Land ceiling

The draft national land policy, particularly the proposal to remove the 25 acre landholding ceiling, has already become controversial. That’s why Thinlay demanded “to hear OL’s views on this very important issue.” When I didn’t respond, Thinlay sent this reminder: “do you … have opinion on this, because this issue is to important to be ignored?”

Yes, the issue is important. And yes, I do have an opinion on this matter.

Removing the existing maximum landholding restriction of 25 acres will be the quickest way of stripping our farmers of their property.

But the policy has caught me by surprise. I never dreamt that the land ceiling would be lifted in the foreseeable future. So I’m scrambling to gather information and consult people before presenting our views to the public and to the Government.

Meanwhile, I request Thinlay to grant me a little more time.

Banking on vouchers

Happy banker

Happy banker

B-mobile’s strategy to market their cellular phone services in rural Bhutan is aggressive. In Sombaykha, for instance, where they introduced their services recently, B-mobile had a representative traveling from village to village dishing out free SIM cards and offering recharge vouchers at initial discounted rates.

Our farmers were delighted. Everywhere the B-mobile representative went, farmers rushed to welcome him. In addition to giving free SIM cards, B-mobile automatically doubled the value of each farmer’s initial purchase of recharge vouchers, subject to a maximum purchase of Nu 500. This meant that if a farmer was willing spend Nu 500, she’d walk away with a free SIM and vouchers valued at Nu 1000.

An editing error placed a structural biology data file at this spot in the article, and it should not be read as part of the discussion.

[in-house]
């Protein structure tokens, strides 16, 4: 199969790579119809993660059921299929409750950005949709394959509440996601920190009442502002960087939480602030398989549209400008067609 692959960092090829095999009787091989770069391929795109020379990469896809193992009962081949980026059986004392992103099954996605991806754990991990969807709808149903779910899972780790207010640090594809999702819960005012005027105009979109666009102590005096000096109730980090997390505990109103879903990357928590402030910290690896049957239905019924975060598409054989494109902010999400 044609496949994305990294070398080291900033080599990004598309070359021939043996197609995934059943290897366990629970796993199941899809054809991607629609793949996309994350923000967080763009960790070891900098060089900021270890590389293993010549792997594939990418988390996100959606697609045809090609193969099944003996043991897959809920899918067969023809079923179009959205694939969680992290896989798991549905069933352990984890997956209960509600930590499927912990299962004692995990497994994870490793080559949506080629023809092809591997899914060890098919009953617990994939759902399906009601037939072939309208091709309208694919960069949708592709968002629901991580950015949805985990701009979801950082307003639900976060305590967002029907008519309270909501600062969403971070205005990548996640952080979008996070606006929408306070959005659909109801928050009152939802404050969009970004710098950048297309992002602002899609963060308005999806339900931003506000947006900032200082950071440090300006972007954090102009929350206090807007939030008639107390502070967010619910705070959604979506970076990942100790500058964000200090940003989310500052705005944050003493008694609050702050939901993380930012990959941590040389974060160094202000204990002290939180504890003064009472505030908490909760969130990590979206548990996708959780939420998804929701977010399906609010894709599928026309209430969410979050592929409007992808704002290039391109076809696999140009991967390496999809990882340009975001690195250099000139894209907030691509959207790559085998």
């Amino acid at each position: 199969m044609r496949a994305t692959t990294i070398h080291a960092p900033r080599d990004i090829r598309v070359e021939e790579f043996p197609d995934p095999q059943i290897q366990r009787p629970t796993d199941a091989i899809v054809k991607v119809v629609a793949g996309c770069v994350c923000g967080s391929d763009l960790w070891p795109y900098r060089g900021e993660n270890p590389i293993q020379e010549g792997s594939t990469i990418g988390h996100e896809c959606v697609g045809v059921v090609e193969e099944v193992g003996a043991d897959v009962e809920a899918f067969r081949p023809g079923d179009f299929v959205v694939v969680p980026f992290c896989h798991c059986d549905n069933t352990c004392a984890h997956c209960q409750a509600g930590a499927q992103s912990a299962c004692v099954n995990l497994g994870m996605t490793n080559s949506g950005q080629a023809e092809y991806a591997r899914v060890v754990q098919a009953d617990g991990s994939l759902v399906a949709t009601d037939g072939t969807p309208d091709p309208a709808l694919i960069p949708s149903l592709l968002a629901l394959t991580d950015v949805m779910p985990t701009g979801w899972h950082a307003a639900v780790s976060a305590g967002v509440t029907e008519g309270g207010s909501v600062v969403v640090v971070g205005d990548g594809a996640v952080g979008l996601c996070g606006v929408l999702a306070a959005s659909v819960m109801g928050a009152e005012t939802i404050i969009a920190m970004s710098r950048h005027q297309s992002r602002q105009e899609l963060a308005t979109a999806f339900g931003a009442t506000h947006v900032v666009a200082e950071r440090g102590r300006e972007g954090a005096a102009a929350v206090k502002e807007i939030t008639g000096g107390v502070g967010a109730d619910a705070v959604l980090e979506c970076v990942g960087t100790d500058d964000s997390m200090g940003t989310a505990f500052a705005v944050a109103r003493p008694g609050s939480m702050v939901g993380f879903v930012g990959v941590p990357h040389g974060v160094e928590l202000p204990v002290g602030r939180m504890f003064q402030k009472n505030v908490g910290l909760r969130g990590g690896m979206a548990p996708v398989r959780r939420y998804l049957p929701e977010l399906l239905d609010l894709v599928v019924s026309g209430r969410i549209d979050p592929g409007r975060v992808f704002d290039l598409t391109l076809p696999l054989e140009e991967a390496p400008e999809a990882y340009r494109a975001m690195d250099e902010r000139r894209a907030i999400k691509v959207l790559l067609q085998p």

Obviously, astute farmers wanted to double the value of their money by buying as many recharge vouchers as possible. And they did. How? By simply getting hold of people – friends and relatives – who weren’t otherwise going to subscribe to the cell phone service, and requesting them to purchase the maximum Nu 500 worth of vouchers.

Take my cousin, Sangay Dorji. He got 7 people, including himself, to get SIM cards. For each card, he purchased Nu 500 in vouchers. B-mobile matched every Nu 500 with an equal amount of free recharge vouchers. So, he ended up getting a total of Nu 7000 worth of recharge vouchers.

“Wai, Sangay!” I chided him, “Do you really need so much talk-time?”

“I’ll need to buy vouchers anyway,” he replied, “so I might as well get them now at half the price.”

“Besides, I won’t use up all the vouchers for talking,” he continued, “or for sending text messages. I’ll use most of it as money.”